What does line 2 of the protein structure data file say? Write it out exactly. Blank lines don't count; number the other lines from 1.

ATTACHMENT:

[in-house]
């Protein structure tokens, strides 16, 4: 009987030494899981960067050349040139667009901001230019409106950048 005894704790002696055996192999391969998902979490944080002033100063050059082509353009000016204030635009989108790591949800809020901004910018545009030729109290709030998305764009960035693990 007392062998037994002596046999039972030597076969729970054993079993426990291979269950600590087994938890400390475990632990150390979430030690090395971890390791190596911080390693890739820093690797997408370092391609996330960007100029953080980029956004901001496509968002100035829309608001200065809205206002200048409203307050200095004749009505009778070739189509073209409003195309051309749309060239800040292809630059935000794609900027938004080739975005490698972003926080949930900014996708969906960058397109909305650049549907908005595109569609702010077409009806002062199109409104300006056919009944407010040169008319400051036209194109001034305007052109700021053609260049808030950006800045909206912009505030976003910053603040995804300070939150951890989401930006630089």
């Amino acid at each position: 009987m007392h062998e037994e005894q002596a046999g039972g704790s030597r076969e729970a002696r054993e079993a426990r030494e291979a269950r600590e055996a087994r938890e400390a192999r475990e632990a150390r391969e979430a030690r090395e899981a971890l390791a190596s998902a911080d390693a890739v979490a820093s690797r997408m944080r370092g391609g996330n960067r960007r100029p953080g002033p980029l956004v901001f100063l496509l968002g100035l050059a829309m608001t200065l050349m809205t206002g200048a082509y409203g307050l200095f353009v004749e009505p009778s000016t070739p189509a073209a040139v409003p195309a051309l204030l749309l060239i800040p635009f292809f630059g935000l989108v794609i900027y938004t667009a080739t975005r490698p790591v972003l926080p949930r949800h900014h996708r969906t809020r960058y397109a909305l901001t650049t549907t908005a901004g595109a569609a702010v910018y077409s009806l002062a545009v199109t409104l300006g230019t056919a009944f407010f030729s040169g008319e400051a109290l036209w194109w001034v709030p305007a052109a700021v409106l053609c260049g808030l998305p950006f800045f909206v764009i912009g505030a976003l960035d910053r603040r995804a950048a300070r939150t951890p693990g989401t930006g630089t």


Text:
């Protein structure tokens, strides 16, 4: 009987030494899981960067050349040139667009901001230019409106950048 005894704790002696055996192999391969998902979490944080002033100063050059082509353009000016204030635009989108790591949800809020901004910018545009030729109290709030998305764009960035693990 007392062998037994002596046999039972030597076969729970054993079993426990291979269950600590087994938890400390475990632990150390979430030690090395971890390791190596911080390693890739820093690797997408370092391609996330960007100029953080980029956004901001496509968002100035829309608001200065809205206002200048409203307050200095004749009505009778070739189509073209409003195309051309749309060239800040292809630059935000794609900027938004080739975005490698972003926080949930900014996708969906960058397109909305650049549907908005595109569609702010077409009806002062199109409104300006056919009944407010040169008319400051036209194109001034305007052109700021053609260049808030950006800045909206912009505030976003910053603040995804300070939150951890989401930006630089």